May 28, 2014 7:04 pm

Protestors gather outside Cameco HQ as shareholders meet inside

Watch the video above: Protest outside Cameco headquarters in Saskatoon

SASKATOON – The agenda for Cameco’s annual general meeting took a turn Wednesday when a group of protesters showed up at Cameco’s head office.

The focus shifted from updating shareholders on the financial future of the company to the ethics and environmental impact of uranium mining in northern Saskatchewan.

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The protest of about 25 people was organized by members of the English River First Nation but was attended by people from all over the province including Lumsden, Outlook, Standing Buffalo, Saskatoon and an outspoken woman from La Ronge.

“All we will have done is increase the amount of radioactivity on the land,” said Kirsten Scansen, of La Ronge, Sask.

“It’s making our food, our land base, our wild meats, our fish, our plants, our berries, making them more dangerous in our lives and decreasing our livelihood, decreasing our health, decreasing our well being.”

The protesters biggest concerns are the radioactive tailings ponds left in the north and the high grade nuclear waste being disposed of.

The English River band chief and council signed an agreement with Cameco and Areva on May 31, 2013 supporting mining operations in the north. The $600-million deal, is to remain in effect as long as Cameco is in operation on the First Nation’s land.

The First Nation is supposed to benefit from the agreement through job opportunity and community investment but resident’s say they didn’t agree to it.

“They went to the back room door kind of deal and talked to the elected authority,” said protest organizer Candyce Paul.

“The people themselves were never really consulted.”

Cameco CEO Tim Gitzel credits his company for allowing the protest to take place at the building on 11th street.

Gitzel says the company is delivering on all fronts of the agreement with 50 per cent of its work force being of aboriginal descent.

“We make commitments on jobs, we make commitments on business opportunities, we contribute to the arts and sports in the communities. We do a lot of things and it’s a big benefit to Northern Saskatchewan,” said Gitzel.

“We’ve been doing it for 25 or 30 years and I believe, it’s my view, the north is better off with uranium mining.”

But Scansen says, “opposing the uranium industry becomes harder and harder because Cameco has a hand in absolutely everything.”

The group attempted to deliver the following letter to shareholders but was denied:

To Cameco and its Shareholders:
We, the Committee for Future Generations and a coalition of other groups and individuals deliver this letter to you.
Water and land unite us all. They are gifts given freely, but owned by no one. Each one of us living on this planet has a duty to protect these gifts which, with care, will continue to provide life for thousands of future generations. We take this duty seriously.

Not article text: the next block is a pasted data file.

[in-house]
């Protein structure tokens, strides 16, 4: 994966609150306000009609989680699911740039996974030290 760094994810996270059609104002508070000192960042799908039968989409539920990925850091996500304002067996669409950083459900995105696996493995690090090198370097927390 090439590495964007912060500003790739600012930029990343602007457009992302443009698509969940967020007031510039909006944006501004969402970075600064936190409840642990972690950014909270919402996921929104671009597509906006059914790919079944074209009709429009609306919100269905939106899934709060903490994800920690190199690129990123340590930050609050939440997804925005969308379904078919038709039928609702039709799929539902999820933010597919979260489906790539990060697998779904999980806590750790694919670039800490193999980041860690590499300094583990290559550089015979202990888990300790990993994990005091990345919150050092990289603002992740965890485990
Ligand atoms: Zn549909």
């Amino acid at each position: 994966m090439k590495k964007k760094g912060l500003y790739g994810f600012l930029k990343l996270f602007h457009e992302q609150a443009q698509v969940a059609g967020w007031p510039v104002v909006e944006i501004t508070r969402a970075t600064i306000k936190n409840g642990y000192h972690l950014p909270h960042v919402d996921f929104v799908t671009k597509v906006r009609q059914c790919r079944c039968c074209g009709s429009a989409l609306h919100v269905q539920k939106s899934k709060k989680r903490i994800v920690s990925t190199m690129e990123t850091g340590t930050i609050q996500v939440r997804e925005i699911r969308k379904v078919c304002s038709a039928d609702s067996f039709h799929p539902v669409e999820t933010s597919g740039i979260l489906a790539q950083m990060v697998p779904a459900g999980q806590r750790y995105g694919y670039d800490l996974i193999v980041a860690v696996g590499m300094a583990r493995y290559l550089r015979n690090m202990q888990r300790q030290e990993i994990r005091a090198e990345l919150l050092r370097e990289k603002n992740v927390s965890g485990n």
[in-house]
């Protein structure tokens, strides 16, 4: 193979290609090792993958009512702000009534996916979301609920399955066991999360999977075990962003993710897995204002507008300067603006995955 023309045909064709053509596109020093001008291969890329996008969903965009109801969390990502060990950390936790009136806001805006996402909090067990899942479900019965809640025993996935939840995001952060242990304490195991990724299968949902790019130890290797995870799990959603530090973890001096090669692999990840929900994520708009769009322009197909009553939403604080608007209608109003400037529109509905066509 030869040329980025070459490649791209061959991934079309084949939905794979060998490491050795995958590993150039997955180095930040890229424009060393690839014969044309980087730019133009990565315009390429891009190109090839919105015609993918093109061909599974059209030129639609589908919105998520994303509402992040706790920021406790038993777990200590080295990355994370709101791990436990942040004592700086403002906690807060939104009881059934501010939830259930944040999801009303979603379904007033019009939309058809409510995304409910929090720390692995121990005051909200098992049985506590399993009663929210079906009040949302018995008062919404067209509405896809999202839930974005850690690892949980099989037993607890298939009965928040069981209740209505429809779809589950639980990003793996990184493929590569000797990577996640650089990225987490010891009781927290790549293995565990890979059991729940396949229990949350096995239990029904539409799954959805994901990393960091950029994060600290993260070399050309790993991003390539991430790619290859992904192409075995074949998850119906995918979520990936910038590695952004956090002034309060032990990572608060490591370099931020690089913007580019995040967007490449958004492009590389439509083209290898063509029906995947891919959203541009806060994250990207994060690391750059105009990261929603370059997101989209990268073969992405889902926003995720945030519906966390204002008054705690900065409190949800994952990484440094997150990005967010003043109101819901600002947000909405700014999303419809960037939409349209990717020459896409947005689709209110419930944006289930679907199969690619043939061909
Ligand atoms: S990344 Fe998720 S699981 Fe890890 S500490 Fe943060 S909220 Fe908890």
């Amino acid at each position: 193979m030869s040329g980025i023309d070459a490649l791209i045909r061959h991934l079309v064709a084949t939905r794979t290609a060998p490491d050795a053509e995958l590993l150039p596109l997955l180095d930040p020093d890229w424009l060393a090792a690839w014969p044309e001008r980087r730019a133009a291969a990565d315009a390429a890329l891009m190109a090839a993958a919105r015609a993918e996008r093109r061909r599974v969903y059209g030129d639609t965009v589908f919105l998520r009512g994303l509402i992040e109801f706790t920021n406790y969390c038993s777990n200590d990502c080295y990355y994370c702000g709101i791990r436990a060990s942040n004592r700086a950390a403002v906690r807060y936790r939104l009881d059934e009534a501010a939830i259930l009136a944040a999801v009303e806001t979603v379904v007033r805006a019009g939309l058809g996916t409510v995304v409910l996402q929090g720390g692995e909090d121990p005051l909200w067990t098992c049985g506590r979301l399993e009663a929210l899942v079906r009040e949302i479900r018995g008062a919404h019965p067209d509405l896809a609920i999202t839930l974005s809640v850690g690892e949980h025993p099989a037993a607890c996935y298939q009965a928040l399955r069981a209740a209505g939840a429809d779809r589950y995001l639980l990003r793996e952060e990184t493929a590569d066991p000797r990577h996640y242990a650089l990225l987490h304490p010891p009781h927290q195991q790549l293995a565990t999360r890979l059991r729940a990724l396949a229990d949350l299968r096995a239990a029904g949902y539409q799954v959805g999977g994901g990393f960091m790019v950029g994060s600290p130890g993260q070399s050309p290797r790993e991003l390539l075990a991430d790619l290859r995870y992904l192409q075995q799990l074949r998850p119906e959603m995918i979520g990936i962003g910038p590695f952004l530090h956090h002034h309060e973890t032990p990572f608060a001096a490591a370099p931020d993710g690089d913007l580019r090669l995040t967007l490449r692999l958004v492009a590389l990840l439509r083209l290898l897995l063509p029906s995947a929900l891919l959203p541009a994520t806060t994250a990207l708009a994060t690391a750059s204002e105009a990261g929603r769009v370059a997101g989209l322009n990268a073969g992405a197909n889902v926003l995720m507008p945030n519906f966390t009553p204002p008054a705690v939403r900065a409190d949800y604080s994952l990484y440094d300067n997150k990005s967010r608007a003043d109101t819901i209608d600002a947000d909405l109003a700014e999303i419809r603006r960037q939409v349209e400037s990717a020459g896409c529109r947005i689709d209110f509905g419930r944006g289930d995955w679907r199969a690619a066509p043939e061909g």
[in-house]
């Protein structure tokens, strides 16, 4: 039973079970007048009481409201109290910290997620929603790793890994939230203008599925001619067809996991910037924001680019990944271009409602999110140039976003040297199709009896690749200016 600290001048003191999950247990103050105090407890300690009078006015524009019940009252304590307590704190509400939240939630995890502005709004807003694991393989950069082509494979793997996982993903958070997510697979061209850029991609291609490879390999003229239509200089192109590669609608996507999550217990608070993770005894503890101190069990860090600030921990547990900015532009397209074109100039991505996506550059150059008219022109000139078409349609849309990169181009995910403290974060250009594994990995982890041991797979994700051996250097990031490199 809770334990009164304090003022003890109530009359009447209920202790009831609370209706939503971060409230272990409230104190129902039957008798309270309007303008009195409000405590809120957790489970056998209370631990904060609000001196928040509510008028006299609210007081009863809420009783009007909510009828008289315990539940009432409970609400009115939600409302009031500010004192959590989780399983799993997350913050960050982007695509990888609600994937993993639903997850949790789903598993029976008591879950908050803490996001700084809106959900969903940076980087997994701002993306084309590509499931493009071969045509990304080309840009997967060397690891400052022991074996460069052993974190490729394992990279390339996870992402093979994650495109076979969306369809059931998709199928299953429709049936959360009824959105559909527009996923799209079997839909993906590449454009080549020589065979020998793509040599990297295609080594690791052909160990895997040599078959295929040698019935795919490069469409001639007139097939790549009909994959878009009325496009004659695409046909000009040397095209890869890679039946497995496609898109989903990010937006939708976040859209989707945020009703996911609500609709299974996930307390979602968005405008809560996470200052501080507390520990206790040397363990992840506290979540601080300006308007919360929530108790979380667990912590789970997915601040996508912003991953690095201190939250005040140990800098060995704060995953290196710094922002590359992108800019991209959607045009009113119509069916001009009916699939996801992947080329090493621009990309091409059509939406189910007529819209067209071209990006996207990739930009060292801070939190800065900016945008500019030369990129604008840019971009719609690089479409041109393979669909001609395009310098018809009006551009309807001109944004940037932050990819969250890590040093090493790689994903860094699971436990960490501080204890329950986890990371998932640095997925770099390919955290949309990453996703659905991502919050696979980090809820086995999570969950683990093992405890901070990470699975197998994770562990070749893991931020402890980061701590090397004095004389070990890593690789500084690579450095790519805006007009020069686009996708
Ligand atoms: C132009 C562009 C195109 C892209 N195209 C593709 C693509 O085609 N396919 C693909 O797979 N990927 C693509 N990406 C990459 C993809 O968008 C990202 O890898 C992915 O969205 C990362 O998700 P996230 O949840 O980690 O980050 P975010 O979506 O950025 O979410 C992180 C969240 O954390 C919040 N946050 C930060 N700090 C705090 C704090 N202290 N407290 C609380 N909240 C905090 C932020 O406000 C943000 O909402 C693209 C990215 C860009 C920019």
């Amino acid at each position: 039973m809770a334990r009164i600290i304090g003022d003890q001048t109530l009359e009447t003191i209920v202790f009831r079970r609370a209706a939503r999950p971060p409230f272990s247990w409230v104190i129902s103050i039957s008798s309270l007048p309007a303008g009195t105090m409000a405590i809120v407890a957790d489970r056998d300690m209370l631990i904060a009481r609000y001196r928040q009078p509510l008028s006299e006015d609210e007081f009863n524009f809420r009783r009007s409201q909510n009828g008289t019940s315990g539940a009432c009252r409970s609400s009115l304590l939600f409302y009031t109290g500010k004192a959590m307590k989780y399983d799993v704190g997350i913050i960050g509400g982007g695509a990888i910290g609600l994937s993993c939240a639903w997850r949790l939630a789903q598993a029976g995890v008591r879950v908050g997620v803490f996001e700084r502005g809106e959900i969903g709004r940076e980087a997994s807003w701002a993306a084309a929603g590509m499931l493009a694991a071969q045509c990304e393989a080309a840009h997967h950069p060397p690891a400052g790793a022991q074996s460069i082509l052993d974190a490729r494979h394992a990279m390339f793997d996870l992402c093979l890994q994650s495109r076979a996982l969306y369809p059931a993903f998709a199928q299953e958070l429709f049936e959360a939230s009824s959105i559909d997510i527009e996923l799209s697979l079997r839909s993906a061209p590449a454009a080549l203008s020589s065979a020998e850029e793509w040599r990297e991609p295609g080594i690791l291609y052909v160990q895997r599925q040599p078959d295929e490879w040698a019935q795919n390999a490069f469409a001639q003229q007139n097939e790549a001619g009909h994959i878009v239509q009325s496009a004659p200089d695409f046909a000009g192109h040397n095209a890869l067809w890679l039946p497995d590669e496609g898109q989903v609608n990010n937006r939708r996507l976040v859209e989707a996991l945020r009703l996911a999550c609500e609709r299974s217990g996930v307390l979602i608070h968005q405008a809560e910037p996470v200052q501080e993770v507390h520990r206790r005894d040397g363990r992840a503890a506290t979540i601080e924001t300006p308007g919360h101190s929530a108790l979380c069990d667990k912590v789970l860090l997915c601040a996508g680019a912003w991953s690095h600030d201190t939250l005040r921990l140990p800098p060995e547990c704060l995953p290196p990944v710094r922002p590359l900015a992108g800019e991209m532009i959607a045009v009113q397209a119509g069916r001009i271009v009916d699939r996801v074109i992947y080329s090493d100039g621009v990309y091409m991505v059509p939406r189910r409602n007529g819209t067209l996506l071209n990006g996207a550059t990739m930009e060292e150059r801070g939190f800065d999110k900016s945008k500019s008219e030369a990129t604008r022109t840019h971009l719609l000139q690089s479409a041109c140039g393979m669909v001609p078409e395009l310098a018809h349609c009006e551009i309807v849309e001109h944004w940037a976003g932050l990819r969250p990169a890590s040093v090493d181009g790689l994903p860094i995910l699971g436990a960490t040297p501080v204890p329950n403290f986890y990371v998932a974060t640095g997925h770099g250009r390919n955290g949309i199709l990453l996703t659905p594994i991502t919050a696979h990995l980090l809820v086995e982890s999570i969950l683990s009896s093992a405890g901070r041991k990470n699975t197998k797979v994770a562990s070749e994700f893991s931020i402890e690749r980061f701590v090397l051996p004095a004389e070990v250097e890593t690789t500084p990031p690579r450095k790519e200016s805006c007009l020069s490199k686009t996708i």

We stand, as people united with millions across this land you call Canada and beyond, to hold the nuclear industry to account for knowingly putting all life on this planet at risk, while continuing to create the most lethal man-made substance on Earth.
As keepers of this Land for future generations, we demand that you immediately begin to make changes towards alternative energy and plan for a nuclear free future. We do NOT accept your lies that nuclear energy is green, nor that you monitor and regulate yourselves for the safety of the people.
We do NOT accept contaminated money in exchange for that which is priceless. We DO act on the wisdom of our true Elders, that no amount of money would be able to buy back water and land once it is radiated.
We hold you and all other nuclear proponents accountable for all deaths, disease and misery caused by both military and non-military use of uranium you have taken from our territory.
We do NOT accept the risk of radioactive contamination. We do NOT consent to be your guinea pigs, nor do we surrender our territories as a sacrifice zone for the sake of jobs or your profits.
Our future generations MUST be protected. They will NOT be expendable, collateral damage for your benefit. For the EARTH and ALL that live on it, in the Spirit of Truth,
Candyce Paul
Committee for Future Generations

Protesters told Global News they’ll keep fighting.

Cameco owns and operates four uranium mines in Saskatchewan including Cigar Lake which began production in March, 2014. The Millennium Mine, north of Key Lake, is currently on hold.

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